A giant of Stanley Park, Vancouver, BC. Photo: Uno Langmann Family Collection of British Columbia Photographs Barrowclough, George Alfred 

Through a donation by Uno Langman, UBC has a collection of about 125 Barrowclough picture postcards, you can check them out here.

The curious case of the 1956 roll of Kodak Super XX

When I took my roll of previously exposed film from 1956 in for processing at The Lab early last year, I wasn’t expecting much.  First, it had been 62 years since the film was exposed – I was convinced the “statute of latent image limitations” had passed for this roll. Second, it was stored at room temperature the whole time. And third, the roll was wound so loosely, I was convinced it was most likely completely fogged.

When I went in to collect the film  (plus some other film I dropped off) at the appointed time, it was not ready. In fact, they couldn’t quite determine its exact location. Not only was I worried that something had gone wrong, but I was also a little peeved that I would have to make a second trip to pick it up.  So, imagine my surprise when I got a phone call from the folks at The Lab later that day telling me that there was not one roll of film, but 5 rolls of exposed film wound onto the single spool!  Even though they never said it directly, the tone used on the phone indicated that there may have been something on the film ( x 5).

And there was…

Negatives on light table at The Lab. The film is a little brittle and sadly the last image on the last roll lost a corner during processing.  Photo: C. Hagemoen

For film that was older than me… these negs looked really, really good! How was this even possible?  I saw the paper backing on the film when I delivered it to the photo lab, so I know it hadn’t been processed yet. But, I still don’t understand how (or why) multiple rolls of exposed film were wound around a single spool, and none of it was fogged?  A mystery for sure.

The film was Kodak Super XX. This film was Kodak’s standard high-speed film from 1940 until it was discontinued (in roll format) in 1960.  It was replaced by Kodak Tri-X. It could be partially due to its age, but the contrast of this film is really good. Just the way I like it.

When I first came across the film over 10 years ago it was headed for the bin. I suppose to the uninformed eye this roll of old, unexposed film did not look viable. The roll was wrapped in a paper cover with “Chinatown April 1956” written on it. I was intrigued. Since the film was being discarded,  I decided to rescue it. I thought it might be interesting to see if there was anything on the roll after all those years.  In my mind, it was worth a try.  A photo experiment of sorts.  I stored the roll in a drawer for several years, even moved house with it, before I decided to finally take a chance and process the film.  I’m glad I did.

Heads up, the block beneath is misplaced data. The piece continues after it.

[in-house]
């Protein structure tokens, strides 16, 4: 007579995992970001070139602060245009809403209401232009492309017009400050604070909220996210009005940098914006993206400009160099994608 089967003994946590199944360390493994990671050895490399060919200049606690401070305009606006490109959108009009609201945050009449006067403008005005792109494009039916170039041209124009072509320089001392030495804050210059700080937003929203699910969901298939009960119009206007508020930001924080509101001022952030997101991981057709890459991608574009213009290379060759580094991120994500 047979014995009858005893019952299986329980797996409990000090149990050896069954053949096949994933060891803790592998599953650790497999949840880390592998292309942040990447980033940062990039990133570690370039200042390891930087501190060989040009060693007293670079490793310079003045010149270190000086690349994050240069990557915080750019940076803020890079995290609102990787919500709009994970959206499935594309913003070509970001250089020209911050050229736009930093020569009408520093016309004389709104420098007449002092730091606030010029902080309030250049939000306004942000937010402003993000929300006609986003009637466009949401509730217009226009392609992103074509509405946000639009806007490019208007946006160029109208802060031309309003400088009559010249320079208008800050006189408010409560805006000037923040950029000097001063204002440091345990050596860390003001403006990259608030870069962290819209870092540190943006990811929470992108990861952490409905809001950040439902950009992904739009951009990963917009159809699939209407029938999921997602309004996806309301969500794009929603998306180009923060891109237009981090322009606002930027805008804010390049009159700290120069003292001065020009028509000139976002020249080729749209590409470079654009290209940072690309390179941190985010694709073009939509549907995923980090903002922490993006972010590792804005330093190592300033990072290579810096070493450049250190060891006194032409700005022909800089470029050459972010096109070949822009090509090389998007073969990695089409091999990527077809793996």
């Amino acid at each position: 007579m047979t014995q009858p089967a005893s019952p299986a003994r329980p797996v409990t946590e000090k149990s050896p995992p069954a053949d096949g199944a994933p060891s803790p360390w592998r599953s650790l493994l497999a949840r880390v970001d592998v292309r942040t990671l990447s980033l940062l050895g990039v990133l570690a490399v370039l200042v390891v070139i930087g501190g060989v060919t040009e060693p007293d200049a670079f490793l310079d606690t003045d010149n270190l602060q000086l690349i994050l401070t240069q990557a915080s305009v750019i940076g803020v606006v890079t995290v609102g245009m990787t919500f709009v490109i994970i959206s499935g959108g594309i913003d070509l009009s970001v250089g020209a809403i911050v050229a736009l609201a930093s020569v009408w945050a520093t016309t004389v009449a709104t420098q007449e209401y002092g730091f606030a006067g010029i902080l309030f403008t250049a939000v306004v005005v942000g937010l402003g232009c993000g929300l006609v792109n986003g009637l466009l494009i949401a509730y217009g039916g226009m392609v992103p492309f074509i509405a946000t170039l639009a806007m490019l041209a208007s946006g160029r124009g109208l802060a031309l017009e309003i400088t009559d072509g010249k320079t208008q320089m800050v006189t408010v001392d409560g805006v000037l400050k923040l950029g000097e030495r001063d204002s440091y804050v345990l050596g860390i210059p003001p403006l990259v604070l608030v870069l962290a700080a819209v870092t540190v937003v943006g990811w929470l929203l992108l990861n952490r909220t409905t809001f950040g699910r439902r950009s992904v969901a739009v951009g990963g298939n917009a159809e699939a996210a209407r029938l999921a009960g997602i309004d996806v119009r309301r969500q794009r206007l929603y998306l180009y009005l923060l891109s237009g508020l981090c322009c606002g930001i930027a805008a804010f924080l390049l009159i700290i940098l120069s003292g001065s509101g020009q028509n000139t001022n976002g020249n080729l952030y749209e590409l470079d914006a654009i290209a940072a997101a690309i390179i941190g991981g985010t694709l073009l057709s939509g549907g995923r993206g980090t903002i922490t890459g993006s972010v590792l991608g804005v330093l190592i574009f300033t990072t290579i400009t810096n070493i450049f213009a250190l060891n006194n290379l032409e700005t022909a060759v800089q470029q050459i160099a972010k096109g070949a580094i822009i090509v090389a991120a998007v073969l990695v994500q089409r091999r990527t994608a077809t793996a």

CHinatown56-16 1
Group of children on street in Chinatown. I love this image, not only are the children (now senior citizens) adorable, but it shows the once prevalent sidewalk prisms and old wood street paving blocks exposed through the asphalt. Photo: Photographer currently unknown, C. Hagemoen personal collection.

What a find! These photos depict Chinatown and False Creek ca. 1956,  an area of Vancouver that looks very different today. They are also clearly shot by someone who knew what they were doing. There was a name included on the wrapper. This may be the name of the shooter, but it is hard to tell at the moment. More investigation will be required to determine who shot these wonderful images and to figure out why the films weren’t processed back in 1956.

This image captures the yet unknown photographer. Photo: Photographer currently unknown, C. Hagemoen personal collection.

In the meantime, I scanned a few of the negatives…

Man shopping in Chinatown. Photo: Photographer currently unknown, C. Hagemoen personal collection.
400 Block Carrall Street. Photo: Photographer currently unknown, C. Hagemoen personal collection.
Man walking by poultry shop. Photo: Photographer currently unknown, C. Hagemoen personal collection.
Rooftops. Photo: Photographer currently unknown, C. Hagemoen personal collection.


*I first published this post on my (now stagnant) Expired Film Project blog in early 2018. I thought it was worth another kick at the can. I’m still working on figuring out the identity of the photographer, but I have a lead that I am following.  Please see the 2020 Part 2 of this post here.


Art show confidential

I just realized that it has been quite a while since I last posted on Vanalogue. I have been quite busy these first 4 months of 2019, so I hope you will forgive me. Let me tell you what I’ve been up to.

All framed up, and ready to hang. “I love you, booth” – 2019 Christine Hagemoen. Photo: C. Hagemoen

I’ve been working on getting things ready for not one, but two photography exhibits this year. This is the very first time I have had a solo exhibit of my photographs, which has been a personal goal of mine for a long time. The first one was during the month of February and was held in the bright tasting room at Off The Rail Brewing. The second one is currently on view at The Whip Restaurant and Gallery until April 30th, 2019. The Whip is a Mount Pleasant neighbourhood hangout in a funky loft space that features a rotating exhibition of local artists. This space along E. 6th Avenue in the historic Ashnola building (1913) was the original home of the Grunt Gallery from 1984 to 1995.